Mindfulness has its roots in spiritual tradition and has been practiced for thousands of years. While you can trace mindfulness through a cross section of spiritual beliefs and communities from Hinduism and Budhism to Judaism, Christianity, and Islam, it is perhaps, most commonly recognized as starting as a spiritual practice in the East coming from Hinduism and Buddhism that was brought to the West and that it has been more popularized as a secular practice associated with well being.
Mindfulness is closely associated with meditation (in fact some would suggest they are one and the same) as well as yoga.
While it is challenging to define, most would agree that mindfulness involves the act of bringing your focus to the present moment and becoming aware of what you’re thinking, sensing and feeling without judgement.
Some people view mindfulness as a means by which we can gain short-term relief from anxiety, depression or stress, while others presume mindfulness to be a cure for health problems, a recipe for inner peace and enhanced fulfillment. While mindfulness has been proven to support these common social issues, it’s important to remember that it is practice (not a drug).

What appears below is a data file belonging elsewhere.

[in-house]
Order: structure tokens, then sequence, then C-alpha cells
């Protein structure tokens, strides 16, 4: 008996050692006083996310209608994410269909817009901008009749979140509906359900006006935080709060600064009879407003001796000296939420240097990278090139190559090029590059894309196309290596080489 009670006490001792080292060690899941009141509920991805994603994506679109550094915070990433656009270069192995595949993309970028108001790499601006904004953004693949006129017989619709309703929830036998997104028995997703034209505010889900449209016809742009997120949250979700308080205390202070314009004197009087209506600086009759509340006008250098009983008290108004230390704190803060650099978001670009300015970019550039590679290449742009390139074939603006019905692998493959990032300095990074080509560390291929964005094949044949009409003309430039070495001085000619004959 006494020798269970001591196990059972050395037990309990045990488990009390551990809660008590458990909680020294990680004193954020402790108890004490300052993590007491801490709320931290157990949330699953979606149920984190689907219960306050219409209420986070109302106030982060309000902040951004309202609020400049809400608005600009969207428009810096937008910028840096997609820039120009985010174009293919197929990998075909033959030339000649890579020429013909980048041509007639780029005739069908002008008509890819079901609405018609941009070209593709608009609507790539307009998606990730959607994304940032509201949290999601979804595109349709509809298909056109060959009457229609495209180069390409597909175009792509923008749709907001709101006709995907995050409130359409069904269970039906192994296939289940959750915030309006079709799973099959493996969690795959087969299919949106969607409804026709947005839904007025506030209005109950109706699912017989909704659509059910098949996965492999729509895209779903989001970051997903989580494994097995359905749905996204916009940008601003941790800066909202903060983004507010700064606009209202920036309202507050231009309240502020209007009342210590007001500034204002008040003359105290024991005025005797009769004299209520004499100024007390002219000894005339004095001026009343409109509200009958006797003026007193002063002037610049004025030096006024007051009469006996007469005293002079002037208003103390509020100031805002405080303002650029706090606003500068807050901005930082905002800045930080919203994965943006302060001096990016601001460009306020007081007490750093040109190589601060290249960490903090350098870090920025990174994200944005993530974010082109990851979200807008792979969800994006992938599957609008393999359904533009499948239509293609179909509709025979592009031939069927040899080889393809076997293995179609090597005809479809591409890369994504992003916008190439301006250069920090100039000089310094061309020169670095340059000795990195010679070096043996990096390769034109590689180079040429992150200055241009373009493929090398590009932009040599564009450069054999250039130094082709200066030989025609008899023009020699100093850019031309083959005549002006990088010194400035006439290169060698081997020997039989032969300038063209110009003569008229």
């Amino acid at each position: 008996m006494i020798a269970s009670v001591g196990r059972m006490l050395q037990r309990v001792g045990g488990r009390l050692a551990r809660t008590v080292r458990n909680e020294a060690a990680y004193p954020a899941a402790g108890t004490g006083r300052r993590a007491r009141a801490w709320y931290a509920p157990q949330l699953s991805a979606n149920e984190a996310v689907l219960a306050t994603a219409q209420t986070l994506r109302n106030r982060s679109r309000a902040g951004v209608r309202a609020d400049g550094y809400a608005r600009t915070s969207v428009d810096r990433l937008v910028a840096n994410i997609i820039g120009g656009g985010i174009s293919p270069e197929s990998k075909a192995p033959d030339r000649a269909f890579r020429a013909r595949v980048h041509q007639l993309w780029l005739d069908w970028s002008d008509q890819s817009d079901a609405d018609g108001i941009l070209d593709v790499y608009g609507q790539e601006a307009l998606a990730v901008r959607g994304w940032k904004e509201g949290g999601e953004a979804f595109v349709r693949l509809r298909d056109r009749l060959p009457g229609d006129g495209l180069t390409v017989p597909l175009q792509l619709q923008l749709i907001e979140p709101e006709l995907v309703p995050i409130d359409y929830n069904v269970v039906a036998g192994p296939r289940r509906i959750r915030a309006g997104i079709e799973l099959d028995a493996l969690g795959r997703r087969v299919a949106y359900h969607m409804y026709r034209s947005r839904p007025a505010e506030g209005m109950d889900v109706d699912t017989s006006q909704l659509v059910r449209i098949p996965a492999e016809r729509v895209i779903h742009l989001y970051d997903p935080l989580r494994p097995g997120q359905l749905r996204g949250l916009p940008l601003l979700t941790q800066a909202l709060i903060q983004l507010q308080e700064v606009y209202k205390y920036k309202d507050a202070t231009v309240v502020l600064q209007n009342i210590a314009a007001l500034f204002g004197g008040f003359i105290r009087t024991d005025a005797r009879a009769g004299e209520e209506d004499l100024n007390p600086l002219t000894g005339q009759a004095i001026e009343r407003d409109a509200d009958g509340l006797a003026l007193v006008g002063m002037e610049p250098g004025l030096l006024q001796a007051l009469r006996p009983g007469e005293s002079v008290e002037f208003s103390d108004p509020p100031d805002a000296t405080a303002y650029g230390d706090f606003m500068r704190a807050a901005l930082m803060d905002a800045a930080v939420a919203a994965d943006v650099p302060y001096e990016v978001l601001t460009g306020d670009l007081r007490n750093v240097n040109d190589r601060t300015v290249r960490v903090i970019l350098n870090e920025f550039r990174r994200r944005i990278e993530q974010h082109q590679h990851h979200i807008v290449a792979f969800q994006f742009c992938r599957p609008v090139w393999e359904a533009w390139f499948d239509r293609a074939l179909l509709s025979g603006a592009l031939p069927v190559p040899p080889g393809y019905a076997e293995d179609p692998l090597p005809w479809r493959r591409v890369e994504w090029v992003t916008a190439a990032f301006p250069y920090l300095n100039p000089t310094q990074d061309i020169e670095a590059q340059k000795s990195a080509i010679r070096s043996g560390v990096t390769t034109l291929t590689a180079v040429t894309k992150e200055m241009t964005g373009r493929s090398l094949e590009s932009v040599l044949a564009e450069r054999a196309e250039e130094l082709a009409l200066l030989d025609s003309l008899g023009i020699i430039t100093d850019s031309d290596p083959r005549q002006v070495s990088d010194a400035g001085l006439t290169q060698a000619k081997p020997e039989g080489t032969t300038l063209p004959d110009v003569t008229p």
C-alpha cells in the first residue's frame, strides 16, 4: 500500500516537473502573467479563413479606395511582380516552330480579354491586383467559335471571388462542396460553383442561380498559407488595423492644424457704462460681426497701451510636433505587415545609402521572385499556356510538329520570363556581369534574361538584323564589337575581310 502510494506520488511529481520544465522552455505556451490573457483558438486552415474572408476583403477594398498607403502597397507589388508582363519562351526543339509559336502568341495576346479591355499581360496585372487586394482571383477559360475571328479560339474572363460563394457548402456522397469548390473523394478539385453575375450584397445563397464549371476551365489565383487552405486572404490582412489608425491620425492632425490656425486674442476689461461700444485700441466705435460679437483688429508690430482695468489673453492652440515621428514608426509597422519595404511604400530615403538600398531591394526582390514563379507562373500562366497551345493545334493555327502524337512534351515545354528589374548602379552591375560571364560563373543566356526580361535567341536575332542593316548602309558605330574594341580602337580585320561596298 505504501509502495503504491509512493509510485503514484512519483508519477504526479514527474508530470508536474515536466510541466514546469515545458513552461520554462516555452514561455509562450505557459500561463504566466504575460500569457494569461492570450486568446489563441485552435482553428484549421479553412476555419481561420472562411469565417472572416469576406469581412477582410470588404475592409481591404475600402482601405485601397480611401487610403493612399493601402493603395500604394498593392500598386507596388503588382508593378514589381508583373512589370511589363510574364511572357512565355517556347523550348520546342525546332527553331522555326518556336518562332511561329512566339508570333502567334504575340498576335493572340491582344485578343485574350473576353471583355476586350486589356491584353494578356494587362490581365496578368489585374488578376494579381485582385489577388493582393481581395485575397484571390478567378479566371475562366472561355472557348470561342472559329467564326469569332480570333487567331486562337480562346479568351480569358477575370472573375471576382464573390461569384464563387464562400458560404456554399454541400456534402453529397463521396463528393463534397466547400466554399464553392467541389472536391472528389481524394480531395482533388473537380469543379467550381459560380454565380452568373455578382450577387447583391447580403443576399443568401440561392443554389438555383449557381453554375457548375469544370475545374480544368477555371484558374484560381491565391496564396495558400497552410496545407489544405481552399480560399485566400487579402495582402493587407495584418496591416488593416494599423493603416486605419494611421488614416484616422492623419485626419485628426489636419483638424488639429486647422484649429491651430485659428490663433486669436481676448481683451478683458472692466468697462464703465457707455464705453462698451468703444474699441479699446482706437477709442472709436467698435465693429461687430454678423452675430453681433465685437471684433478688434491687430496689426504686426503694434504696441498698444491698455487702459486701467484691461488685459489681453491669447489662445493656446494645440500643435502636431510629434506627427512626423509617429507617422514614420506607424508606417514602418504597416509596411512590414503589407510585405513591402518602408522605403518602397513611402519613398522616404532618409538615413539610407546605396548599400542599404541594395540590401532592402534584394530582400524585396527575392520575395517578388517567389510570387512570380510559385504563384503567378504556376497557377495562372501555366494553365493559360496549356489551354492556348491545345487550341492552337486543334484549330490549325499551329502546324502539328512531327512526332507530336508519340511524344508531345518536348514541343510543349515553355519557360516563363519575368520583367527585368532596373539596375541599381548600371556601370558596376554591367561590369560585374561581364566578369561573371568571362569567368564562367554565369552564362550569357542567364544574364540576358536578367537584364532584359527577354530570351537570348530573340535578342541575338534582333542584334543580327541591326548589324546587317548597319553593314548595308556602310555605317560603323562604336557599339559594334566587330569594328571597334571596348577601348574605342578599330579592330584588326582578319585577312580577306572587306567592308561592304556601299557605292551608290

While I am interested in the spiritual connections, my approach to mindfulness is a highly practical one. Just like a muscle in our arm can be developed, becoming more mindful is something that must be developed through regular exercise or practice.
I take my clients and students through transformative exercises which have a powerful impact on their daily experiences of negative emotions, their relationships and the way they communicate with others, and their levels of motivation and energy.
For some people this is a weekly refuge and restorative practice. An active part of what helps to keep them feeling primed and ready to face the day (similar to impact of (but not a replacement for) physical exercise or massage therapy.
For other clients, I combine these exercises with a more personalized guiding, counselling, and coaching experience which supports them with making changes, breaking free of unhelpful patterns, and accomplishing what is important to them.